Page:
MDC changes turkey regulations for spring hunting and proposes changes for fall hunting

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JEFFERSON CITY, Mo. – The Missouri Department of Conservation (MDC) announces changes to turkey hunting regulations for the spring season and has proposed regulation changes for the fall seasons. The Missouri Conservation Commission approved the changes for the spring season at its Dec. 8 open meeting in Jefferson City and also gave initial approval on proposed regulation changes to fall turkey hunting.

Spring shooting hours for private land only will be extended from a half-hour before sunrise to sunset. Shooting hours on public land will remain a half-hour before sunrise to 1 p.m. These changes will be effective for the Spring 2024 turkey season.

Proposed changes to fall turkey hunting would require both fall firearms turkey hunters and fall archery turkey hunters to purchase a fall turkey-hunting permit. Turkeys would no longer be included in the archery-deer permit. The bag limit would be reduced from four to two birds. These proposed changes will be open for public comment from Feb. 2 through March 2, 2024, under Public Commenting Opportunities at

According to MDC, the primary motivation for the regulation changes is to increase opportunities during the spring season for youth hunters and hunters who work during the day and to reduce the fall harvest while maintaining as much opportunity for hunters as possible.

MDC noted that 93% of land in Missouri is privately owned and 88% of Missouri’s annual spring turkey harvest is done on private land. MDC added that maintaining shooting hours ending at 1 p.m. on conservation areas and other public lands would continue to support multiple afternoon activities by a variety of users on these areas. 

“Hunter participation and recruitment has been on the decline in Missouri for several years,” said MDC Turkey Biologist Nick Oakley. “When surveyed on why hunters aren’t participating, the most common answer is that school or work interferes with getting out into the field. By extending shooting hours, a barrier to participation will be removed for those unable to hunt during the morning.”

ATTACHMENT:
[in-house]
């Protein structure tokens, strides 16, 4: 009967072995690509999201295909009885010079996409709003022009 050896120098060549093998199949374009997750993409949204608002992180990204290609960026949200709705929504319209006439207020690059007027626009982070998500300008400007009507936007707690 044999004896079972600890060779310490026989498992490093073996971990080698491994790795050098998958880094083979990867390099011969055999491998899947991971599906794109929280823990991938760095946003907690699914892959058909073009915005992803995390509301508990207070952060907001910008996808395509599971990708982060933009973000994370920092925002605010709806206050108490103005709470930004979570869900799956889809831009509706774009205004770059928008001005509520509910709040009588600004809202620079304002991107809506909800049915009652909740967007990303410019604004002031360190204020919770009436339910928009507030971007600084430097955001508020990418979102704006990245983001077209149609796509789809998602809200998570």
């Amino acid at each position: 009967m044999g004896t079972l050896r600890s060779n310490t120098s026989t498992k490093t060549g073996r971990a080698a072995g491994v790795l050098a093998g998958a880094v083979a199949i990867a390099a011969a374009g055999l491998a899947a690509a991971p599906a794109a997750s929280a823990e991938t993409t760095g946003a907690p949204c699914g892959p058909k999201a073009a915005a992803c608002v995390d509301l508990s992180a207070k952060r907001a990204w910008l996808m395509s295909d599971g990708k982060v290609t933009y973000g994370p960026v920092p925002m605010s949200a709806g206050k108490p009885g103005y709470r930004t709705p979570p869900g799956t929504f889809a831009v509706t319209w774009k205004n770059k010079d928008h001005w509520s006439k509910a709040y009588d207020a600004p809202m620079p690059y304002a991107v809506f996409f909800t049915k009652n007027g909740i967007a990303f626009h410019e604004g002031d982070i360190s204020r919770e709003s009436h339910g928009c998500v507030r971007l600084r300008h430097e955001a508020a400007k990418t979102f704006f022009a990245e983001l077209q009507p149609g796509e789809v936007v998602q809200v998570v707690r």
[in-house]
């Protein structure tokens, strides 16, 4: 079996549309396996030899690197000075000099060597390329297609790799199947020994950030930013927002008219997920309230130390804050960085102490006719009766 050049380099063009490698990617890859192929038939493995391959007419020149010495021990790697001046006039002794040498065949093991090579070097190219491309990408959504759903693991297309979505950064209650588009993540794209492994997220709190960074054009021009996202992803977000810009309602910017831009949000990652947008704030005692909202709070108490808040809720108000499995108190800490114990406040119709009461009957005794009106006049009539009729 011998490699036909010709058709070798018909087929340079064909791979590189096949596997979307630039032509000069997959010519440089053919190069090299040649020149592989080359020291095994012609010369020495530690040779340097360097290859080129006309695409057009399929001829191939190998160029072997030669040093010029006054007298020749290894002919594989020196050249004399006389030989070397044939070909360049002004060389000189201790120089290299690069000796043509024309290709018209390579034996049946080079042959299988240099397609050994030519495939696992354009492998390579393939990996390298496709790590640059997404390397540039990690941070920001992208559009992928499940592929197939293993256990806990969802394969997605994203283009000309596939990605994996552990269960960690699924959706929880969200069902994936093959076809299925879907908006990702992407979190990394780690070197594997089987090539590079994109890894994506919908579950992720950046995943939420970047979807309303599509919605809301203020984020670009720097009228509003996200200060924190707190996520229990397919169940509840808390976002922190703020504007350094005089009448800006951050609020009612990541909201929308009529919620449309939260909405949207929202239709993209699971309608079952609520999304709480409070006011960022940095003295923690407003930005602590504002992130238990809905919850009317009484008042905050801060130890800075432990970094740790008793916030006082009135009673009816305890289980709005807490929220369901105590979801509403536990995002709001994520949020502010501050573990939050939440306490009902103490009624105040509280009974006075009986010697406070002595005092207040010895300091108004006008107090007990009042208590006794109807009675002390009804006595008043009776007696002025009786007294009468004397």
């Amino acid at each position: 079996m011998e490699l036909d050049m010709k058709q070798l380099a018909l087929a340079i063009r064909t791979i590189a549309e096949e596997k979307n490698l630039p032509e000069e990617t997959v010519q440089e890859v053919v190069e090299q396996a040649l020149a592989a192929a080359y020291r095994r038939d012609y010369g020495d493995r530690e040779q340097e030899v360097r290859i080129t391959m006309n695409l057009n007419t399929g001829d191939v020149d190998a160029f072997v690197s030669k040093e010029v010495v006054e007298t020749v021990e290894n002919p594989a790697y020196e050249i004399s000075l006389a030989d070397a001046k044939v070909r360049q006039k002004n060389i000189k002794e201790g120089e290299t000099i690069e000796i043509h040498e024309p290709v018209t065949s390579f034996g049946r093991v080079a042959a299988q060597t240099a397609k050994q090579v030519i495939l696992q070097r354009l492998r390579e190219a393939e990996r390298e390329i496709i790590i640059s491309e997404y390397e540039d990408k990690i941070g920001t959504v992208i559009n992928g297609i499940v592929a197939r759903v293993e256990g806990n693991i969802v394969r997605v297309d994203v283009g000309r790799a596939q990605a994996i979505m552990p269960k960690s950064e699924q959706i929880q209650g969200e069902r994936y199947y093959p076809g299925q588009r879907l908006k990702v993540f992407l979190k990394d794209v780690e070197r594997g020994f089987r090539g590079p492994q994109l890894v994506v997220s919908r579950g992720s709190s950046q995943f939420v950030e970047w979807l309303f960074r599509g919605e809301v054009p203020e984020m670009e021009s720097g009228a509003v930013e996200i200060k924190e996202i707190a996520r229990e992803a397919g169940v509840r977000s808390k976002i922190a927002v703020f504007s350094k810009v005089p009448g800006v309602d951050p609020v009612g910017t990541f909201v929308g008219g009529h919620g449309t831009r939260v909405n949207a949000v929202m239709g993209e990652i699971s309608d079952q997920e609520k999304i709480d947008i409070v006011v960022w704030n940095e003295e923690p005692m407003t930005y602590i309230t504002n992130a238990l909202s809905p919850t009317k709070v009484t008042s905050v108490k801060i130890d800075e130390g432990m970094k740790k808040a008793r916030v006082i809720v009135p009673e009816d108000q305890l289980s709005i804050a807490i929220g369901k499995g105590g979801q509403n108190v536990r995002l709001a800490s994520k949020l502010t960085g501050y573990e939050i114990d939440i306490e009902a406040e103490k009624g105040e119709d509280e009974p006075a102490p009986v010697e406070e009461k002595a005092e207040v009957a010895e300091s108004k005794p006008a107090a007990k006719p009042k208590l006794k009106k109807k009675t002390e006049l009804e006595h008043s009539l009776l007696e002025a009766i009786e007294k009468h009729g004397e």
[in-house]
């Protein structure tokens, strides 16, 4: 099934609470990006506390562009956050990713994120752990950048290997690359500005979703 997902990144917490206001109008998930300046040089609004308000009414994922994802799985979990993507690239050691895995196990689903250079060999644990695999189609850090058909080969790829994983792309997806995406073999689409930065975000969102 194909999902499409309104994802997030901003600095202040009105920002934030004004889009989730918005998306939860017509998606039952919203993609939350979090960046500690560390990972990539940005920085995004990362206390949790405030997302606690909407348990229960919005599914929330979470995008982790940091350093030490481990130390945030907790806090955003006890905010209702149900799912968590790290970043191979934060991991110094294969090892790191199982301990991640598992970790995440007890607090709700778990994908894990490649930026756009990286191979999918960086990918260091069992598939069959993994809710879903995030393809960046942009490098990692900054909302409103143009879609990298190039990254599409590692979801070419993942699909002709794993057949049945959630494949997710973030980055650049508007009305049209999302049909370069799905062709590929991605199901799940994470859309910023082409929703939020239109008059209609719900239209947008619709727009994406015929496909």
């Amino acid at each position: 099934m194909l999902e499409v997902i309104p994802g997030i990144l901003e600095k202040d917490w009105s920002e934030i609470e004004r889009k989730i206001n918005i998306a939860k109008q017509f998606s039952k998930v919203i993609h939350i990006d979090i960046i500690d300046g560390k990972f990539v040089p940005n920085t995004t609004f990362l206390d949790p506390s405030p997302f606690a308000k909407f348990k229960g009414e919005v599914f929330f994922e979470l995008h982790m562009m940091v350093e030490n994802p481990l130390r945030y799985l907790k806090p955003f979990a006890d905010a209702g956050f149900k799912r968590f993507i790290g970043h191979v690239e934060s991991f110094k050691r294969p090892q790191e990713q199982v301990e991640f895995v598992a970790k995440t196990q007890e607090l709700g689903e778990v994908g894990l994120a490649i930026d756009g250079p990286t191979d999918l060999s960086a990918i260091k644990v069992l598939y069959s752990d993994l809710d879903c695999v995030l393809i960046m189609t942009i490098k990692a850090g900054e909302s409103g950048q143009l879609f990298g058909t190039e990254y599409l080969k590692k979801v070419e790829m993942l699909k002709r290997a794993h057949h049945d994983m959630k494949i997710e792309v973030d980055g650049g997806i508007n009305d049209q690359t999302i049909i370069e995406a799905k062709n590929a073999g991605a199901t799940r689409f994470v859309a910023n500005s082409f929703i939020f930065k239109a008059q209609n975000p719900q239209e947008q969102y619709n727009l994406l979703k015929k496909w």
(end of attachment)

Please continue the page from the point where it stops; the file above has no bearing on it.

Oakley added that the 1 p.m. closure during the spring season was originally seen decades ago as a way to help Missouri’s turkey population rebound from a few thousand birds to the several hundred thousand wild turkeys we have today. 

“Almost every other state in the Midwest and Southeast moved away from an early afternoon closing time after their turkey populations were restored,” Oakley said. “Those states have seen increases in hunter participation, sustainable increases in harvest, and stable hunter satisfaction after moving to an all-day season.”

The current fall turkey season allows hunters to harvest up to four birds of either sex without a beard requirement. The proposed changes will reduce the number to two birds of either sex.

“While hen harvest is contentious in Missouri, our hen-harvest-rate is low enough that it is not having a negative impact on turkey numbers on a statewide scale,” Oakley explained. “That said, at the property level, hen harvest may have some impact on future production.”

Learn more about turkey hunting in Missouri at